There’s always room in any festival for a tasty mess of funky blues played with heart by a man with magic fingers. He’s on one of the smaller stages, but Gary Clark Jr will be more than work the journey away from the bigger arenas.
Gary Clark Jr – Bright Lights
The archetypal dreadlocked hippy that spawned a thousand guitar-tapping imitators, Newton Faulkner is like the acoustic-wielding Glasto campfire guitarist who made it big. Any man who looks like the living embodiment of the festival and has interesting ideas on what the guitar can achieve is well worth a look.
Newton Faulkner – Write It On Your Skin
Look, if you're going to be 'THAT' guy (or girl) and take your acoustic guitar to a festival then you may as well learn how to play something other than the first four chords of Wonderwall. Head along to the Toad Hall area (the evolution of the much-loved Tadpoles stage) on Saturday for an acoustic guitar masterclass. Advice: ask to borrow their plectrums and then refuse to return them.
Oasis - Wonderwall guitar lesson
Nalle Colt, Vintage Trouble
With their unique brand of high octane rock and soul straight out of LA, Vintage Trouble aren’t one of the bigger names on the line-up but we’re quietly confident they’ll have picked up plenty of fans by the time the weekend is out. The perfect post-Stones party band.
Vintage Trouble – Blues Hand Me Down
J. Mascis, Dinosaur Jr.
The Massachusetts alt rock guitar hero hits up The Park Stage on Friday night as the festival starts to hit its peak. 'Jazzmaster J.', as we've decided he's known colloquially, was ranked 86 in Rolling Stone magazine's 100 greatest guitarists of all time, which is impressive when you consider that list is ranking everyone on earth, ever. Expect ear-splittingly loud fuzz tones and luscious silver locks aplenty.
Dinosaur Jr. - Out There
JJ Grey/Andrew Trube, JJ Grey And Mofro
JJ Grey's vocals may be the justified star of the show for this soulful Jacksonville blues rock collective, but the frontman's no slouch when it comes to plucking out soulful lead lines on his SG. Equally, backing band Mofro aren't just there to pretty-up the stage - guitarist Andrew Trube is a fine song-serving electric/slide player. Perfect, if you need a dose of shiny blues bombast.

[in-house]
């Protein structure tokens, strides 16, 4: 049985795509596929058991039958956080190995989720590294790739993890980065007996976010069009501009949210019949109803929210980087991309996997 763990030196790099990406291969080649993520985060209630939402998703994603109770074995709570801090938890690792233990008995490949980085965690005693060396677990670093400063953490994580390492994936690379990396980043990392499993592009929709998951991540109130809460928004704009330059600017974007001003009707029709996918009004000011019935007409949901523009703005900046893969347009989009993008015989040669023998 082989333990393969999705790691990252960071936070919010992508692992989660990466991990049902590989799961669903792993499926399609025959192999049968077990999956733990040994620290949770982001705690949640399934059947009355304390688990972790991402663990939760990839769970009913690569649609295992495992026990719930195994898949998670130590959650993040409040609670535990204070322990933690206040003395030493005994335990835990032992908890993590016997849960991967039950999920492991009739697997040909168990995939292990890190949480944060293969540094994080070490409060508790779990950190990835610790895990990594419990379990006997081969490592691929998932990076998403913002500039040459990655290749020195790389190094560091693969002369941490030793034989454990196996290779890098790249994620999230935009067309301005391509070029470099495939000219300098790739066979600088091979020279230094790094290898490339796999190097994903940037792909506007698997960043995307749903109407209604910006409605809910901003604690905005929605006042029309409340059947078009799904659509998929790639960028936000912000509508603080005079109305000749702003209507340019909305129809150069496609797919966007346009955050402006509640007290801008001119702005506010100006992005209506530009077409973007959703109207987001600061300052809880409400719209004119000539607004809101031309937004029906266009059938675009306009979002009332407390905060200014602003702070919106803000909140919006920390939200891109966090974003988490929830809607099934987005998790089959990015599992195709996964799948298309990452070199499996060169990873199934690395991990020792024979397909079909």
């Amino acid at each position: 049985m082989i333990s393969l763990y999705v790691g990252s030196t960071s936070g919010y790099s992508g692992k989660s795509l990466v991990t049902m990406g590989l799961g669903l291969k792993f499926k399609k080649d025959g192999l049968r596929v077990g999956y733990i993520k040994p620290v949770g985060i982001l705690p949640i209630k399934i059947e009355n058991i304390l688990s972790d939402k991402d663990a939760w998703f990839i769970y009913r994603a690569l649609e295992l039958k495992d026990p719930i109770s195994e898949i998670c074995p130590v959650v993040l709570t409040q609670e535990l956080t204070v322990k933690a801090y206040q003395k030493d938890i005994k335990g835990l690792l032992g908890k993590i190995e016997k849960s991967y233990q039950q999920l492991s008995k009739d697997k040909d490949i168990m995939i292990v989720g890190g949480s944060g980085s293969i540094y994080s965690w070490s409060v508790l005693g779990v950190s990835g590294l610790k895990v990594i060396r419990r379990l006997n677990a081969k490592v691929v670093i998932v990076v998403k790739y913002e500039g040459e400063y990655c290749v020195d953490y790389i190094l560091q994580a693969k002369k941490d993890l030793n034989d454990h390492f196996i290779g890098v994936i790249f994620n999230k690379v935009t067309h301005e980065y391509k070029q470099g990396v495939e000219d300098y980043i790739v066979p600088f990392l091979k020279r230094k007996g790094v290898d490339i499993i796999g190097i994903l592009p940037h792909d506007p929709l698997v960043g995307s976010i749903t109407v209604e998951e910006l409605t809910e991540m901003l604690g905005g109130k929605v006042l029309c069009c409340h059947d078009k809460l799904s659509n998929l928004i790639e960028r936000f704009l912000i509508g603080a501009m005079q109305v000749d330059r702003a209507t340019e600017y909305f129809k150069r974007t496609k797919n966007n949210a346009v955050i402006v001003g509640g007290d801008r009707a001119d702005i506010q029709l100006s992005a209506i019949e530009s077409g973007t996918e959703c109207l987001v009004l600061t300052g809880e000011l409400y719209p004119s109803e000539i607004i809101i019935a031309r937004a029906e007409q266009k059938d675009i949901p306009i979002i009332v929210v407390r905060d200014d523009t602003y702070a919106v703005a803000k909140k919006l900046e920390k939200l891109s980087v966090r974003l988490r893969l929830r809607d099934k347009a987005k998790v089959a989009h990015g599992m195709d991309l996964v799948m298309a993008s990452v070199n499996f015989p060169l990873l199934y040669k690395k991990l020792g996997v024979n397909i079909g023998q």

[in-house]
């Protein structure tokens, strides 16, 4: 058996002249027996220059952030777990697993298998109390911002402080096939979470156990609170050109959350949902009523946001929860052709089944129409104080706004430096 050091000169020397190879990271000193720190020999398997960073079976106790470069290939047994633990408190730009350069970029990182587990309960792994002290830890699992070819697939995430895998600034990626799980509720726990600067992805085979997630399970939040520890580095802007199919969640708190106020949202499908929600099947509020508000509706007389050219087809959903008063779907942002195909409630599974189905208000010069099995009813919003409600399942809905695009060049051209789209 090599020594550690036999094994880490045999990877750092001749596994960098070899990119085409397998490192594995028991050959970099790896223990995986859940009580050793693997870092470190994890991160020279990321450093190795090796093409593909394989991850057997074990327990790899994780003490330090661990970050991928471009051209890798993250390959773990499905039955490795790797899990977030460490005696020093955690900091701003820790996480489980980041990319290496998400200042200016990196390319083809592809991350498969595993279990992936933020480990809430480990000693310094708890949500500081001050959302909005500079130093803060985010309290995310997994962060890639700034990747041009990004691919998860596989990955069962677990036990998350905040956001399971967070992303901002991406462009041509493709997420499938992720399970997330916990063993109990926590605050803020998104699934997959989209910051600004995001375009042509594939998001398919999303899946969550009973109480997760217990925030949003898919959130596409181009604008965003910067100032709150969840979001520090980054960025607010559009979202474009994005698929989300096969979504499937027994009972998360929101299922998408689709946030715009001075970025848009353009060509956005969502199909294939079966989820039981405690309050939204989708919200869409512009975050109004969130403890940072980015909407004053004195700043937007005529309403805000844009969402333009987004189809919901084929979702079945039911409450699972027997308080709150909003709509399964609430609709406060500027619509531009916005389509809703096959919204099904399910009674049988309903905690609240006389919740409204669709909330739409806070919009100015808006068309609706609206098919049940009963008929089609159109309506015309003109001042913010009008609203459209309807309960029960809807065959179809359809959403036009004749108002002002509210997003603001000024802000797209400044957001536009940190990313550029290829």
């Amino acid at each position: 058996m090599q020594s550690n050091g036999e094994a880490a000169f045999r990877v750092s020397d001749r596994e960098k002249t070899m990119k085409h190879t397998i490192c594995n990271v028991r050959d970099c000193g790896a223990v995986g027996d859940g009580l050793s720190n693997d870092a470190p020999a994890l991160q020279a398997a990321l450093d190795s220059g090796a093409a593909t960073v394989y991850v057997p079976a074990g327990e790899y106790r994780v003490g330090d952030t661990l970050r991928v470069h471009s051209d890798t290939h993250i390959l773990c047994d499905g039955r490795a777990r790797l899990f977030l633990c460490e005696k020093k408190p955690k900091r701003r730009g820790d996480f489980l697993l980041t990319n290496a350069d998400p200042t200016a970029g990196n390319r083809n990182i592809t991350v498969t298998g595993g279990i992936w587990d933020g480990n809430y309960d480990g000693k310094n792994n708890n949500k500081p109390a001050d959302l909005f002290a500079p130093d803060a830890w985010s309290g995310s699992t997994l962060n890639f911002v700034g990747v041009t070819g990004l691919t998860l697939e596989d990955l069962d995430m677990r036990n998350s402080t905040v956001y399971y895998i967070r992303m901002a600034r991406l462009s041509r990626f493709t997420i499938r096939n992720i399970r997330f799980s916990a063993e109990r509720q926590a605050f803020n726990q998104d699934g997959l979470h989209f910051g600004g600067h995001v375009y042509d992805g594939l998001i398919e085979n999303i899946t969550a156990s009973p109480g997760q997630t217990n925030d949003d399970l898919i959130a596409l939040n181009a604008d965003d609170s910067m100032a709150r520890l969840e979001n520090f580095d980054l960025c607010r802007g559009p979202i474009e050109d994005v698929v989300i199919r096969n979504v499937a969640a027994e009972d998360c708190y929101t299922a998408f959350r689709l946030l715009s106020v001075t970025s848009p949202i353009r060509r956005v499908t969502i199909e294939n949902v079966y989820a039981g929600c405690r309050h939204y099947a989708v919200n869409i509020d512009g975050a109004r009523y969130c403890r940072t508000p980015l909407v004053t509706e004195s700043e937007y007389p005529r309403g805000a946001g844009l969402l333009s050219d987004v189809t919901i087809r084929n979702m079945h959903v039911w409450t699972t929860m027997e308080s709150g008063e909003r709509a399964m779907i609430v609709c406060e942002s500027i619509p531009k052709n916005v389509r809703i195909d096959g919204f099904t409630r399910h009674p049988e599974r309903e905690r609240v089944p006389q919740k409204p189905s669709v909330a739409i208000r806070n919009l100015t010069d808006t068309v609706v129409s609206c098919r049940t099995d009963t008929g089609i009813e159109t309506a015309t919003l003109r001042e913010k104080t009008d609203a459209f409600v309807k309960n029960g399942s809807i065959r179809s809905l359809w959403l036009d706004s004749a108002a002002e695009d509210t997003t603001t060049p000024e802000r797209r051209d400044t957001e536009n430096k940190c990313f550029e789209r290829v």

JJ Grey & Mofro - Lochloosa
Wayne Kramer, Solo project (formerly of MC5)
'Brother Wayne Kramer', as he's famously dubbed by MC5 frontman Rob Tyner on the proto-punk's glorious debut Kick Out The Jams, is a unique guitarist. Alongside Fred 'Sonic' Smith he helped craft an explosive sound that decades later came to be recognised as the roots of punk rock. His influence was still felt through the '90s on the likes of Rage Against The Machine.
MC5 - Ramblin' Rose
Open Mic, You (and possibly your mate)
If you're feeling suitably inspired/cocky/off-your-nuts perhaps you should consider getting on stage yourself this year. The Bandstand is holding various open mic slots over the course of the festival meaning you can leave saying you 'played Glastonbury' this summer. Importantly, The Bandstand is located near to the Cider Bus, which is convenient if you're the type of performer that hasn't yet mastered the two-drink rule.
The Wirral's mod squirrel (also one half of Alex Turner's Last Shadow Puppets project) crashed into the top ten earlier this month with his second album, the glam-influenced Don't Forget Who You Are. He co-wrote with Paul Weller and Andy Partridge and the tunes rate about an 8.0 on 'Radar's northern swag-o-meter. More importantly, his live shows are great: frantic, sartorially astounding and with erratic bursts of guitar solos. His band are totally ace, too.
Miles Kane - Don't Forget Who You Are
We understand that a Malian songwriter may not be your highest priority, but instead of spending your Saturday morning hanging with the 'gap yaah' crew in the ultra-phone-brand-corporate-dubstep chill tent, we recommend you check out Rokia Traoré. She's an unusual guitarist, an amazing vocalist and comes with a band of virtuosos that play all manner of West African stringed instruments and guitar predecessors.